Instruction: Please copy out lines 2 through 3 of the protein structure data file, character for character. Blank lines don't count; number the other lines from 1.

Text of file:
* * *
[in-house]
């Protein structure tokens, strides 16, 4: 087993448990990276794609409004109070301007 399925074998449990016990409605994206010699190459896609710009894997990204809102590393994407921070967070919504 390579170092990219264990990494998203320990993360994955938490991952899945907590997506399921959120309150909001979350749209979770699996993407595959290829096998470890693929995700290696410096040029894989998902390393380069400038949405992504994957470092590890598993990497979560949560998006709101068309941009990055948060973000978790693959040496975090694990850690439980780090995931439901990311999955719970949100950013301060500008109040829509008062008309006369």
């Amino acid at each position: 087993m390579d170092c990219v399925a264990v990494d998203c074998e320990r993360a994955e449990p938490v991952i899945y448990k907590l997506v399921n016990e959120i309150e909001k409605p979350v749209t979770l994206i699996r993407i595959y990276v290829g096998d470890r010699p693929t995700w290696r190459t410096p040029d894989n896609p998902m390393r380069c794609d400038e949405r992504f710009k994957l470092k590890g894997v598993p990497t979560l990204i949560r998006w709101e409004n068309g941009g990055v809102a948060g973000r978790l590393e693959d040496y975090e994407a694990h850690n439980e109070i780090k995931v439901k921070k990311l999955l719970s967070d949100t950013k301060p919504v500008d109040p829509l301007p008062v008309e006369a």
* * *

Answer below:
């Protein structure tokens, strides 16, 4: 087993448990990276794609409004109070301007 399925074998449990016990409605994206010699190459896609710009894997990204809102590393994407921070967070919504 390579170092990219264990990494998203320990993360994955938490991952899945907590997506399921959120309150909001979350749209979770699996993407595959290829096998470890693929995700290696410096040029894989998902390393380069400038949405992504994957470092590890598993990497979560949560998006709101068309941009990055948060973000978790693959040496975090694990850690439980780090995931439901990311999955719970949100950013301060500008109040829509008062008309006369």
């Amino acid at each position: 087993m390579d170092c990219v399925a264990v990494d998203c074998e320990r993360a994955e449990p938490v991952i899945y448990k907590l997506v399921n016990e959120i309150e909001k409605p979350v749209t979770l994206i699996r993407i595959y990276v290829g096998d470890r010699p693929t995700w290696r190459t410096p040029d894989n896609p998902m390393r380069c794609d400038e949405r992504f710009k994957l470092k590890g894997v598993p990497t979560l990204i949560r998006w709101e409004n068309g941009g990055v809102a948060g973000r978790l590393e693959d040496y975090e994407a694990h850690n439980e109070i780090k995931v439901k921070k990311l999955l719970s967070d949100t950013k301060p919504v500008d109040p829509l301007p008062v008309e006369a």